The license ordinance states that "No person shall carry on the business of purchasing and/or selling and/or bartering of secondhand merchandise of any description...without first having received a license from the City Council to do so." We should assume that a regulation like this exists to protect the public, right? Well, members of the public may be skirting this protection via several "Yard Sale" Waltham Facebook groups and the local Craigslist and E-Bay communities, among others, that exist for the sole purpose of buying and selling merchandise in a manner that might fit the criteria of the secondhand license ordinance. Do we commit tax dollars and enforcement energy to reign in this activity? If our answer is not a resounding 'yes,' then I would say our policies should be revised to reflect our practices.

Instead of spending nearly 25 minutes on a public hearing and hanging one family's livelihood on the whims of committee, let's allow businesses to sell their wares and facilitate the true barometer of commercial success: consumer dollars. It would not matter if Game Underground sold new games or used games or any other variety of widget. If passersby on Moody Street chose not to do business with Game Underground, the company would be forced to close anyway, and this conversation would be moot. In the era of GoFundMe and Kickstarter, this approach is the crowdsourcing of 'licenses to operate' with no additional burdens place on either the business owners or the City Council, who might otherwise spend their valuable on more pressing matters.

Another Wicked Local Waltham article mentions Game Underground's conflict with existing zoning ordinances, which prevent it from operating the arcade machines. Councillor Robert Logan is quoted as supporting the amendment, expressing that, "Arcades used to be thought of as seedy operations that belong in Coney Island, run by 'skeevy-looking' characters on loan from the carnival… By calling it an electronic game center, we create a new use consistent with what is being proposed." In the meeting video, Councillor Logan states further that, "[Game Underground] is a bit of a different concept from anything we've seen before… a lot of times it's hard to kind of fit it in zoning; it's something zoning never anticipated." He continues to expand upon the City's options in addressing the zoning conflict, and ultimately the public hearing concludes with a referral to the Ordinance & Rules Committee.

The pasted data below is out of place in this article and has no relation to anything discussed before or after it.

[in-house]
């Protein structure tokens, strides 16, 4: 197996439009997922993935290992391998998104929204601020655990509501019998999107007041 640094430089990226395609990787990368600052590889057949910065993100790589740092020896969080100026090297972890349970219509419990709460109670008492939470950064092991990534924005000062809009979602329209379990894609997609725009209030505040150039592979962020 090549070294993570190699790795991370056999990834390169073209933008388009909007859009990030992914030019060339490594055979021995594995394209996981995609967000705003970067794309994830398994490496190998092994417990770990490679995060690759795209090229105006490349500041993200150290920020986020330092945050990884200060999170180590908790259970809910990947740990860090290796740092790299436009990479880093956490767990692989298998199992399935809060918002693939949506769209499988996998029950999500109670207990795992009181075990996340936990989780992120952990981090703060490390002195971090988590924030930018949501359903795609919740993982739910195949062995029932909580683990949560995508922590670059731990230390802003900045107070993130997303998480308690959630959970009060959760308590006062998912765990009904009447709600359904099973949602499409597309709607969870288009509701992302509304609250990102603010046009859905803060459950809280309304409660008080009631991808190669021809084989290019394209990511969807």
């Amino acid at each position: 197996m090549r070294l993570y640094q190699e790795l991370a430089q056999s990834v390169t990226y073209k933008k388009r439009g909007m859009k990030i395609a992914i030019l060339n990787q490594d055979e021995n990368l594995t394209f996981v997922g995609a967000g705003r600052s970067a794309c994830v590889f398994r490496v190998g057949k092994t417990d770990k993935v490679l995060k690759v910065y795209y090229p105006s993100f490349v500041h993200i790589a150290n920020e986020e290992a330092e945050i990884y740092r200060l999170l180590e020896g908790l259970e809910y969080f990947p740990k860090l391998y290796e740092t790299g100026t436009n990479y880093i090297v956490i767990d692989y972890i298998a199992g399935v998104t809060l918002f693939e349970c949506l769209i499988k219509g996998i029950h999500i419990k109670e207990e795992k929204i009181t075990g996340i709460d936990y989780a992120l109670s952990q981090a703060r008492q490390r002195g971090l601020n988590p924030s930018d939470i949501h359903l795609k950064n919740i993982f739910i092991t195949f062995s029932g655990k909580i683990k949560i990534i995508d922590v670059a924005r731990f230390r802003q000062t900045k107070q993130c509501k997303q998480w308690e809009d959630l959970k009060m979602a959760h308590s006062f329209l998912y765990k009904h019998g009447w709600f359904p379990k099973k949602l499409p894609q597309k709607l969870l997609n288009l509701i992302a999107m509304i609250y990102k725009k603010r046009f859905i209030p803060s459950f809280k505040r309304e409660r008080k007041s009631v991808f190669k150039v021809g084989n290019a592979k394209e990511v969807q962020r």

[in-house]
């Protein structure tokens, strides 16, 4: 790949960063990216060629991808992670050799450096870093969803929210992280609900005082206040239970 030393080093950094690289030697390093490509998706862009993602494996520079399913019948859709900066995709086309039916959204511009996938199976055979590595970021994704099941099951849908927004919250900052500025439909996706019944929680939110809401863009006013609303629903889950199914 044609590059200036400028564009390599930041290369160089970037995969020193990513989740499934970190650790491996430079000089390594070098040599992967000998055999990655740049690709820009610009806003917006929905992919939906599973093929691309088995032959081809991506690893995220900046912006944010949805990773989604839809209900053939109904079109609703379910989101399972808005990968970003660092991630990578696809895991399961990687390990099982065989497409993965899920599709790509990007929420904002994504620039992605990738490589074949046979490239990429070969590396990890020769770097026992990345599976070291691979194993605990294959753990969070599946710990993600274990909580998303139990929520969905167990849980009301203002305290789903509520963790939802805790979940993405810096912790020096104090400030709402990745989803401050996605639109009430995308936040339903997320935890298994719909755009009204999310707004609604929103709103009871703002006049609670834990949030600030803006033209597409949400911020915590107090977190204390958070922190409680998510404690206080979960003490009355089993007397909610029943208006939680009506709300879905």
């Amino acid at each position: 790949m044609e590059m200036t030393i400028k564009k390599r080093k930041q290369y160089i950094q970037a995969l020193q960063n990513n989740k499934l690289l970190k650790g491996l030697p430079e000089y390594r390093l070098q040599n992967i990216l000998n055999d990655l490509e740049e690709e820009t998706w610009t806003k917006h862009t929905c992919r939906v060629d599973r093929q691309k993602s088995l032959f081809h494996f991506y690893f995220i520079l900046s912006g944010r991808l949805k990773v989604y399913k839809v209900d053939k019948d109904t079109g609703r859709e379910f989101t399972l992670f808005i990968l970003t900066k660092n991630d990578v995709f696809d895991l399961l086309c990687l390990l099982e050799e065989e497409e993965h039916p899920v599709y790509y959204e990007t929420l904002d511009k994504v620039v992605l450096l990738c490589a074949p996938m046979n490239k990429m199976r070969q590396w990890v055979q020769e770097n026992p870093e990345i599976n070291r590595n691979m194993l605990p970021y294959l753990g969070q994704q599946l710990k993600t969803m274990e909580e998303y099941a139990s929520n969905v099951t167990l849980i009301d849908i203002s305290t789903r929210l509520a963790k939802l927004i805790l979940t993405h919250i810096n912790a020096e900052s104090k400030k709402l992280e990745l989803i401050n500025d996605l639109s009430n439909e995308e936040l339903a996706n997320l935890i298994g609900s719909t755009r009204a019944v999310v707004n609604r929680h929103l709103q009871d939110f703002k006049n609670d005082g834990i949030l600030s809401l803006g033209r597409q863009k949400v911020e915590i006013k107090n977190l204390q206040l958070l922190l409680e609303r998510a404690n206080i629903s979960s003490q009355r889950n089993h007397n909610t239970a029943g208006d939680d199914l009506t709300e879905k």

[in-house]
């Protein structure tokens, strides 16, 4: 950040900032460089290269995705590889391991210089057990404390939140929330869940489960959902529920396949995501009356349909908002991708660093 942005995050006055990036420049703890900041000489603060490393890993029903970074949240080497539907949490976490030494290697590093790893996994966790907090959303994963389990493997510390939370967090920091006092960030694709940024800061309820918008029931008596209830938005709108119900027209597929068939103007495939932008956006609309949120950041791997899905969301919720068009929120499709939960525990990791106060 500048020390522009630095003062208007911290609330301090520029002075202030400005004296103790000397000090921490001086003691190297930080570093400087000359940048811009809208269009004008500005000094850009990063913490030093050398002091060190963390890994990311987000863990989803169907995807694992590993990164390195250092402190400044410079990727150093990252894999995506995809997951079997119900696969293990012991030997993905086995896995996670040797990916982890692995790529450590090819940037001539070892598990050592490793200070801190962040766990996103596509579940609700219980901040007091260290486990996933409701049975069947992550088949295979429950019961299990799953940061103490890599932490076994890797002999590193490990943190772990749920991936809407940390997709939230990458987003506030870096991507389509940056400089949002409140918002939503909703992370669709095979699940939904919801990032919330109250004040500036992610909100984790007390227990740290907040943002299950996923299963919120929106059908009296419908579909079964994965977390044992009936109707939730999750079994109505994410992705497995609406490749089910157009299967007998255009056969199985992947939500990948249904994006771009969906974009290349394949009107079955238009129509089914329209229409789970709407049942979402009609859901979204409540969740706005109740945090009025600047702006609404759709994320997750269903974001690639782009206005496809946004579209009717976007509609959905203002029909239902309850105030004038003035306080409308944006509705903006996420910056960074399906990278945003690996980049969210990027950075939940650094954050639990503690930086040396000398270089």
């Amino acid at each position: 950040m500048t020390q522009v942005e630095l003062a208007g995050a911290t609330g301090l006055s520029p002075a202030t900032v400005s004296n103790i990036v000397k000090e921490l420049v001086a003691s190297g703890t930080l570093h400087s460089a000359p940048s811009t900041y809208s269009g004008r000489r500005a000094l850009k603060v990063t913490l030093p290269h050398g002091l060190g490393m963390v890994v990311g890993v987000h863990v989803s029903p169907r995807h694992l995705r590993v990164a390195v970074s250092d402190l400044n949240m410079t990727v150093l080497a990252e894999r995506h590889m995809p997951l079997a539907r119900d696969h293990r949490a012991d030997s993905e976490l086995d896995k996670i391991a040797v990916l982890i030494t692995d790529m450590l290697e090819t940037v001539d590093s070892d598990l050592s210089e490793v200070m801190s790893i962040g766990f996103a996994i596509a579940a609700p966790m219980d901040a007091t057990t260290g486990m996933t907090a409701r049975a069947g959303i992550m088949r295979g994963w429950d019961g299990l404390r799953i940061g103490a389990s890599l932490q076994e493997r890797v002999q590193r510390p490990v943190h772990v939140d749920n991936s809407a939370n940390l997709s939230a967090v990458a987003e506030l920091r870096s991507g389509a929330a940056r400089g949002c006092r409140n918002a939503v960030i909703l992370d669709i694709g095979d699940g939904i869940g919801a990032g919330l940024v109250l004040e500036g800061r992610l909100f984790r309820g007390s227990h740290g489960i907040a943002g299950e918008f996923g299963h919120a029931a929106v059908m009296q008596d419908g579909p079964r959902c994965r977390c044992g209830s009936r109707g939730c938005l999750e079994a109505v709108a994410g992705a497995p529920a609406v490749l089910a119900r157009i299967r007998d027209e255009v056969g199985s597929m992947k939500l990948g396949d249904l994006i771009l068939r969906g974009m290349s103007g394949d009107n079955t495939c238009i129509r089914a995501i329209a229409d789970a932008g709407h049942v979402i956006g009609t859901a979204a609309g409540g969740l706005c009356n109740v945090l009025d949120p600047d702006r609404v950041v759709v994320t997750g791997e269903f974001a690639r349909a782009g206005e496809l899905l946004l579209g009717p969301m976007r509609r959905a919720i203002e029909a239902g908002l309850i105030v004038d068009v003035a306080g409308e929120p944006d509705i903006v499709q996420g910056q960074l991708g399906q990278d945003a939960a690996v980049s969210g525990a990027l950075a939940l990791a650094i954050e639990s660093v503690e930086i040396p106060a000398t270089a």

My first reaction is to cringe on behalf of arcade owners who run polished, professional businesses today despite the stereotype presented by Councillor Logan. Secondly, as before, I join Game Underground in celebration of their progress through this bureaucracy. I am not sure what the outcome was from the O&R Committee, but I anticipate a favorable ruling.

It is very fortunate for Game Underground that the sitting Councillors and Committee members are receptive to the 'electronic game center' concept, specifically on Moody Street. Other businesses, for which the City Council has amended ordinances to retain, are also benefactors from a collaborative local government. But what if Game Underground had applied for their license a year or more ago? What would have been the ruling then? In the future, as Game Underground is forced to renew its secondhand dealer license each year, will it suddenly face zoning conflicts again that jeopardize the arcade machine pillar of its operations, if the then-sitting Council is less favorable to 'electronic game centers' on Moody Street?

Local governments are pro-business when they write and re-write the rules to cater to enterprises on a venture-by-venture basis. But that is neither efficient nor fair to the owners who might be turned off by existing legislation or by the decision-making patterns of the City Council at the time, who might not entertain yet another ordinance change. Some businesses like Game Underground may weigh the risks and rewards and then to choose to jump into the process. Other individuals may choose to sell online, under the table, instead. The young participants of the Waltham Children's Business Festival may realize someday that the City, in fact, may not present the best environment for their imaginative concepts, and they'll leave to pursue their versions of the American Dream elsewhere.